XXV. (132) The second commandment of this second table is to do no murder. For nature, having produced man as a gregarious and sociable creature, and the most easily domesticated of all animals, has invited it to a fellowship of opinion and partnership, giving him reason, as a means to lead to a harmony and admixture of dispositions. And he who slays any man must not be ignorant that he is overturning the laws and ordinances of nature, which have been beautifully established for the common advantage of all men. (133) Moreover, let him be aware that he is liable to the charge of sacrilege as having plundered the most sacred of all the possessions of God; for what is a more venerable or more sublime offering to God than man? For gold, and silver, and precious stones, and all such other valuable materials, are only an inanimate ornament of inanimate erections; (134) but man, who is the most excellent of all animals, in respect of that predominant part that is in him, namely, his soul, is also most closely related to the heaven, which is the purest of all things in its essence, and as the common language of the multitude affirms, to the Father of the world, inasmuch as he has received mind, which is of all the things that are upon the earth the closest copy and most faithful representation of the everlasting and blessed idea.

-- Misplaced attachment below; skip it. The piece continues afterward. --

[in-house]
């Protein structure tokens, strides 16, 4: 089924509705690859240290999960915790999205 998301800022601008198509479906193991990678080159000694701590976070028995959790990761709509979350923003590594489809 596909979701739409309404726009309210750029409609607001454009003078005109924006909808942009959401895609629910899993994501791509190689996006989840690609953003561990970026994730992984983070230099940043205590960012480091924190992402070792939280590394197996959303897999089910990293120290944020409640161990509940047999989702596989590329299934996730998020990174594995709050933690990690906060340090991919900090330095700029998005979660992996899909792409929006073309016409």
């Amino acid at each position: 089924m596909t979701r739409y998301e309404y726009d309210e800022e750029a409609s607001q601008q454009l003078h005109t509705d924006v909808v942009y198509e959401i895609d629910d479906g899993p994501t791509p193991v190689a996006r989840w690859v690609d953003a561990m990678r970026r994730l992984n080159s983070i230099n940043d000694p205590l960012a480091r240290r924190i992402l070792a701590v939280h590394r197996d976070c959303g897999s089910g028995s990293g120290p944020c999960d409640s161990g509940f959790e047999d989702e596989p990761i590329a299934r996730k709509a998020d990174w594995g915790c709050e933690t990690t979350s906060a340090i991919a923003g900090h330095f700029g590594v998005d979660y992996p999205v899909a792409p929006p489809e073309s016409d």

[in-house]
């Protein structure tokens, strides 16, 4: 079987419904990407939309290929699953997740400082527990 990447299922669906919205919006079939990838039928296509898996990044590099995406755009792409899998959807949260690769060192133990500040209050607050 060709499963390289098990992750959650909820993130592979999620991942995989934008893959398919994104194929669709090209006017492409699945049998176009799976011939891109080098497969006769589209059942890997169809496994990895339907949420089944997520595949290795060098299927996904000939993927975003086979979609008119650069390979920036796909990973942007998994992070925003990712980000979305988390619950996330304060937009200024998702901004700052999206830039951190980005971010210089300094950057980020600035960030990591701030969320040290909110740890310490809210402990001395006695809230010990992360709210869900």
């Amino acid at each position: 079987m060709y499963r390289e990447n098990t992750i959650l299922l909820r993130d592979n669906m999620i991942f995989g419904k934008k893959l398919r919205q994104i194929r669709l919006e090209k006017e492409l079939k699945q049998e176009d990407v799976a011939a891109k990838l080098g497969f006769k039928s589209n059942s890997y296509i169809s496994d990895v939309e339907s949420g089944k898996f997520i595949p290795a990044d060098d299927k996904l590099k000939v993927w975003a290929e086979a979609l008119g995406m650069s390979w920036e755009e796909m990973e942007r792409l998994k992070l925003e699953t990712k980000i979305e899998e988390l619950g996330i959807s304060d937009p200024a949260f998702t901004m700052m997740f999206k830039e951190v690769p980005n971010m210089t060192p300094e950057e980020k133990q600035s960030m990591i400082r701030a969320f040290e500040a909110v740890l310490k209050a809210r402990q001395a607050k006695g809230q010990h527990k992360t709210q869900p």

XXVI. (135) The third commandment of the second table of five is not to steal. For he who keeps continually gaping after the property of others is the common enemy of the city, since, as far as his inclination goes, he would deprive all men of their property; and in respect of his power he actually does deprive some, because his covetousness is extended to the greatest imaginable length, and because his impotence, coming too late after it, is contracted into a small space, and can scarcely extend so as to overtake more than a few. (136) Therefore as many robbers as have the strength to do so plunder whole cities, paying no attention to the punishments with which they are threatened, because they appear to themselves to be superior to the laws. These are those men who are oligarchical in their natures, who have set their hearts on tyrannies and absolute power, who commit enormous thefts, concealing their robbery, as it is in reality, under the specious and imposing names of authority and supremacy. (137) Let every one then learn from his earliest infancy, never privily to steal anything that belongs to any one else, not even though it may be the merest trifle, because the habit, when it becomes inveterate, is more powerful than nature; and small things, if they are not checked, increase and grow, becoming gradually greater and greater till they reach a formidable magnitude.